WASHINGTON - Clinical trials for genome editing of the human germline - adding, removing, or replacing DNA base pairs in gametes or early embryos - could be permitted in the future, but only for serious conditions under stringent oversight, says a new report from the National Academy of Sciences and the National Academy of Medicine. The report outlines several criteria that should be met before allowing germline editing clinical trials to go forward. Genome editing has already entered clinical trials for non-heritable applications, but should be allowed only for treating or preventing diseases or disabilities at this time. Genome editing is not new. But new powerful, precise, and less costly genome editing tools, such as CRISPR/Cas9, have led to an explosion of new research opportunities and potential clinical applications, both heritable and non-heritable, to address a wide range of human health issues. Recognizing the promise and the concerns related to this technology, NAS and NAM appointed a study committee of international experts to examine the scientific, ethical, and governance issues surrounding human genome editing. Human genome editing is already widely used in basic research and is in the early stages of development and trials for clinical applications that involve non-heritable (somatic) cells. These therapies affect only the patient, not any offspring, and should continue for treatment and prevention of disease and disability, using the existing ethical norms and regulatory framework for development of gene therapy. Oversight authorities should evaluate safety and efficacy of proposed somatic applications in the context of the risks and benefits of intended use. However, there is significant public concern about the prospect of using these same techniques for so-called "enhancement" of human traits and capacities such as physical strength, or even for uses that are not possible, such as improving intelligence. The report recommends that genome editing for enhancement should not be allowed at this time, and that broad public input and discussion should be solicited before allowing clinical trials for somatic genome editing for any purpose other than treating or preventing disease or disability. "Human genome editing holds tremendous promise for understanding, treating, or preventing many devastating genetic diseases, and for improving treatment of many other illnesses," said Alta Charo, co-chair of the study committee and Sheldon B. Lubar Distinguished Chair and Warren P. Knowles Professor of Law and Bioethics, University of Wisconsin-Madison. "However, genome editing to enhance traits or abilities beyond ordinary health raises concerns about whether the benefits can outweigh the risks, and about fairness if available only to some people." Germline genome editing, in contrast, is contentious because genetic changes would be inherited by the next generation. Many view germline editing as crossing an "ethically inviolable" line, the report says. Concerns raised include spiritual objections to interfering with human reproduction to speculation about effects on social attitudes toward people with disabilities to possible risks to the health and safety of future children. But germline genome editing could provide some parents who are carriers of genetic diseases with their best or most acceptable option for having genetically related children who are born free of these diseases. Heritable germline editing is not ready to be tried in humans. Much more research is needed before it could meet the appropriate risk and benefit standards for clinical trials. The technology is advancing very rapidly, though, making heritable genome editing of early embryos, eggs, sperm, or precursor cells in the foreseeable future "a realistic possibility that deserves serious consideration," the report says. Although heritable germline genome editing trials must be approached with caution, the committee said, caution does not mean prohibition. At present, heritable germline editing is not permissible in the United States, due to an ongoing prohibition on the U.S. Food and Drug Administration's ability to use federal funds to review "research in which a human embryo is intentionally created or modified to include a heritable genetic modification." A number of other countries have signed an international convention that prohibits germline modification. If current restrictions are removed, and for countries where germline editing would already be permitted, the committee recommended stringent criteria that would need to be met before going forward with clinical trials. They include: (1) absence of reasonable alternatives; (2) restriction to editing genes that have been convincingly demonstrated to cause or strongly predispose to a serious disease or condition; (3) credible pre-clinical and/or clinical data on risks and potential health benefits; (4) ongoing, rigorous oversight during clinical trials; (5) comprehensive plans for long-term multigenerational follow-up; and (6) continued reassessment of both health and societal benefits and risks, with wide-ranging, ongoing input from the public. Policymaking surrounding human genome editing applications should incorporate public participation, and funding of genome editing research should include support to study the socio-political, ethical, and legal aspects and evaluate efforts to build public communication and engagement on these issues. "Genome editing research is very much an international endeavor, and all nations should ensure that any potential clinical applications reflect societal values and be subject to appropriate oversight and regulation," said committee co-chair Richard Hynes, Howard Hughes Medical Institute Investigator and Daniel K. Ludwig Professor for Cancer Research, Massachusetts Institute of Technology. "These overarching principles and the responsibilities that flow from them should be reflected in each nation's scientific community and regulatory processes. Such international coordination would enhance consistency of regulation." The study was funded by the Defense Advanced Research Projects Agency, the Greenwall Foundation, the John D. and Catherine T. MacArthur Foundation, U.S. Department of Health and Human Services, U.S. Food and Drug Administration, and the Wellcome Trust, with additional support from the National Academies' Presidents' Circle Fund and the National Academy of Sciences W.K. Kellogg Foundation Fund. The National Academy of Sciences and the National Academy of Medicine are private, nonprofit institutions that, along with the National Academy of Engineering, provide independent, objective analysis and advice to the nation to solve complex problems and inform public policy decisions related to science, technology, and medicine. The Academies operate under an 1863 congressional charter to the National Academy of Sciences, signed by President Lincoln. For more information, visit http://www. . Copies of Human Genome Editing: Science, Ethics, and Governance are available at http://www. or by calling 202-334-3313 or 1-800-624-6242. Reporters may obtain a copy from the Office of News and Public Information (contacts listed above). R. Alta Charo1 (co-chair) Sheldon B. Lubar Distinguished Chair and Warren P. Knowles Professor of Law and Bioethics University of Wisconsin Madison Richard O. Hynes1,2 (co-chair) Investigator Howard Hughes Medical Institute, and Daniel K. Ludwig Professor for Cancer Research Massachusetts Institute of Technology Cambridge Ellen Wright Clayton1 Craig Weaver Professor of Pediatrics, and Professor of Law Vanderbilt University Nashville, Tenn. Barry S. Coller1,2 David Rockefeller Professor of Medicine, Physician in Chief, and Head Allen and Frances Adler Laboratory of Blood and Vascular Biology Rockefeller University New York City Ephrat Levy-Lahad Director Fuld Family Department of Medical Genetics Shaare Zedek Medical Center Faculty of Medicine Hebrew University of Jerusalem Jerusalem Luigi Naldini Professor of Cell and Tissue Biology and of Gene and Cell Therapy San Raffaele University, and Director San Raffaele Telethon Institute for Gene Therapy Milan Duanqing Pei Professor and Director General Guangzhou Institute of Biomedicine and Health Chinese Academy of Sciences Guangzhou, China Janet Rossant2 Senior Scientist and Chief of Research Emeritus Hospital for Sick Children University of Toronto Toronto Dietram A. Scheufele John E. Ross Professor in Science Communication and Vilas Distinguished Achievement Professor University of Wisconsin Madison Jonathan Weissman2 Professor Department of Cellular and Molecular Pharmacology University of California San Francisco Keith R. Yamamoto1,2 Vice Chancellor for Science Policy and Strategy University of California San Francisco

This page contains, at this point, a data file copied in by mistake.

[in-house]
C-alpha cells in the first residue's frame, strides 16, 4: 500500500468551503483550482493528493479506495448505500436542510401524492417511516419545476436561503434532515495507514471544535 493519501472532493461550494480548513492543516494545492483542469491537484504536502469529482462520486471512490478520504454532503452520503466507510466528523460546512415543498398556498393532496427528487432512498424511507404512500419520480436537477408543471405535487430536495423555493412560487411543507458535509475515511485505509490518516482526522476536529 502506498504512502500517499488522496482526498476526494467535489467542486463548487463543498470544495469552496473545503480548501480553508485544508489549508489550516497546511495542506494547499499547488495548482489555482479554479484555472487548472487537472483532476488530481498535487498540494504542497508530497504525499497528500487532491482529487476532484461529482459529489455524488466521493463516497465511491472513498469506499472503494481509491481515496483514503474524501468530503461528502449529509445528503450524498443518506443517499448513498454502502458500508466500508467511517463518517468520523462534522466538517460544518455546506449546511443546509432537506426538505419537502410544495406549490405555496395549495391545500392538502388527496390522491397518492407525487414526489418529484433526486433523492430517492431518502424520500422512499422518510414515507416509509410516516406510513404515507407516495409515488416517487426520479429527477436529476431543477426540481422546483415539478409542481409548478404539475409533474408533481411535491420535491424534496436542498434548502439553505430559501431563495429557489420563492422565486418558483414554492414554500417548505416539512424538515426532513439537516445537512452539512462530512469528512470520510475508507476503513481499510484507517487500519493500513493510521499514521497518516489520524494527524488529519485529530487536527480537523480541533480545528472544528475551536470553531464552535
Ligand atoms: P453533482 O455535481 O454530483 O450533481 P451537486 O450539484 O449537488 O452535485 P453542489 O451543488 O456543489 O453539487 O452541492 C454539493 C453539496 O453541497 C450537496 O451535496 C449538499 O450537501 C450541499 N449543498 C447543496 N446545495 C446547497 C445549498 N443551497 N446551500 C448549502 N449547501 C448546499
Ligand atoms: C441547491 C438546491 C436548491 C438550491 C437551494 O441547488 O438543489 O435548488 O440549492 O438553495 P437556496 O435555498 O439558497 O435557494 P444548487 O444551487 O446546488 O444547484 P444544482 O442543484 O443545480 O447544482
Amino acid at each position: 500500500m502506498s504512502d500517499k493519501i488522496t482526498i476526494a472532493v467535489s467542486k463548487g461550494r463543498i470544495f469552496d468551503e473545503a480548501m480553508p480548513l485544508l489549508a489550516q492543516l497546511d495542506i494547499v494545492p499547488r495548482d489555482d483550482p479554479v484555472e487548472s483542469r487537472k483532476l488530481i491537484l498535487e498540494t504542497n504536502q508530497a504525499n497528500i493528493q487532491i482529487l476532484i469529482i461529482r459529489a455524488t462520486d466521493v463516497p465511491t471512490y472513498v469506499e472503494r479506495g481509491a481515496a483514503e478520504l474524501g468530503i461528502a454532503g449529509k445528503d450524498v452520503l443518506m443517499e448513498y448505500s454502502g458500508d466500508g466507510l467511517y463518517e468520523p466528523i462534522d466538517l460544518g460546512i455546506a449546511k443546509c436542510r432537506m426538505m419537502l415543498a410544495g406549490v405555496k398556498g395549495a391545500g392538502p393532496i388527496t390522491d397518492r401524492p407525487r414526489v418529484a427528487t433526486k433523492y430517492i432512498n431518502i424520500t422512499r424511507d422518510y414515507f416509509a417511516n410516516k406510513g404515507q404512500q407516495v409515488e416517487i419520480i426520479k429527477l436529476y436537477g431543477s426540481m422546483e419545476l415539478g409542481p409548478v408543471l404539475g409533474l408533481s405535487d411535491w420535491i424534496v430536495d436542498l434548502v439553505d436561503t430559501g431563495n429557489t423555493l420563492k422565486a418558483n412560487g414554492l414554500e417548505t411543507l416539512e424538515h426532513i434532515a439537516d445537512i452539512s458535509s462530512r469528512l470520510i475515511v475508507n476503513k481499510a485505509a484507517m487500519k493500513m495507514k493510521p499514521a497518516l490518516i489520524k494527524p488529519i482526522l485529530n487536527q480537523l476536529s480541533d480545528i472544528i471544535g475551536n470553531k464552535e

News Article | February 17, 2017